So to help you get started, here are 8 Ways to Simplify Your Bible Reading Plan for 2012.

1.     Start with something you want to read.

Reading material or studying topics that you want to study will help you keep interest in reading your Bible.  It’s practically guaranteed that if you start reading something you want to read, new questions and new curiosities will arise, leading to the desire for more reading and study.  Do you like Paul?  Read about him.  Do the miracles of Jesus interest you?  Read about them.  Don’t let the traditional reading plan of starting in Genesis and falling asleep in Leviticus derail your reading goals for this year.  Start with your favorite part of the Bible and go from there.

2.     Start at the beginning of a book. (Not wherever the page opens!)

Would you enjoy reading a murder mystery novel if you started half way through chapter 6?  Maybe…but you definitely wouldn’t be as engaged in the story and you’d miss out on most of the details.  It’s always easier to get engaged in what you are reading if you start from the beginning. Use the guidelines from tip #1, but try to start at the beginning of that book so you can develop some context for what you are reading.  Knowing the context of a particular verse (what comes before and after) will certainly effect its meaning, so be sure you know what a verse means by starting at the beginning and understanding the context!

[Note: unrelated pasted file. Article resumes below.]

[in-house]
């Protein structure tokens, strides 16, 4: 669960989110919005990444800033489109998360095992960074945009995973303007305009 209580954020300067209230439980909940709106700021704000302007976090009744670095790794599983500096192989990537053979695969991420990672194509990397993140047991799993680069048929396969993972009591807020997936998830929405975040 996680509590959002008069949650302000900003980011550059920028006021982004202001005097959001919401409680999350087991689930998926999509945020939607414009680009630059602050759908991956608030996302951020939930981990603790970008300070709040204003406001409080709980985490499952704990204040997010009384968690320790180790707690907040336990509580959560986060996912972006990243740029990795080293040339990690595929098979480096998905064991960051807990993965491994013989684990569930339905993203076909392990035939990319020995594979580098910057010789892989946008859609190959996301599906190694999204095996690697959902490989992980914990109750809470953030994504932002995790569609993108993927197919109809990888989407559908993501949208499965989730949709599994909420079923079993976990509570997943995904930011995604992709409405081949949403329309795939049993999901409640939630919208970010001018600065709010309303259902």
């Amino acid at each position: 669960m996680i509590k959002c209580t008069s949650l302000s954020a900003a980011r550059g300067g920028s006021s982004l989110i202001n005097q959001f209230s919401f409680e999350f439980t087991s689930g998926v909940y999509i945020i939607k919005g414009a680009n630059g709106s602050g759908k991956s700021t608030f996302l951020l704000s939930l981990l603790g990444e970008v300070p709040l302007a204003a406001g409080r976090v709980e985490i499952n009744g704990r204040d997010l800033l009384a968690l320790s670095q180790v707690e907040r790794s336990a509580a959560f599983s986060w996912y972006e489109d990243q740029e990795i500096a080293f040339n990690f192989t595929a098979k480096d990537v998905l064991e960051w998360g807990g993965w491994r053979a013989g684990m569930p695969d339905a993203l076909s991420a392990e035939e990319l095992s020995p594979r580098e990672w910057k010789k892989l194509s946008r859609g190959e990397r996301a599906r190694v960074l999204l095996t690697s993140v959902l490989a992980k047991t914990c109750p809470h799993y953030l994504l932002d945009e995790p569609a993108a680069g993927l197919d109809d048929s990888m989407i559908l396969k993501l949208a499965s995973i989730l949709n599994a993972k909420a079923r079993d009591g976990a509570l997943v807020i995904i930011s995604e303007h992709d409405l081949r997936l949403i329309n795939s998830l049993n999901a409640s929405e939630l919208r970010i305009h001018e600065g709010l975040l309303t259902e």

3.     Keep it short.

The last thing you need is for something as beneficial and enjoyable as reading your Bible to feel like a time burden right from the start.  Start by setting a goal of reading for 5 or 10 minutes at a time.  You could also begin with one of the short books of the New Testament, like Jude, Philemon, Titus, or James.  All of these books have tons of information you can immediately apply to your lives, and answer some of the deep questions of faith.  All of the books listed above can be read in one sitting or less.  Almost all of us can find 10 minutes of time right before bed, or first thing in the morning, to read a chapter or two.  The goal is to start small and get hooked on reading.  An additional advantage to this approach is having more time to digest smaller portions of Scripture, leading to deeper understanding.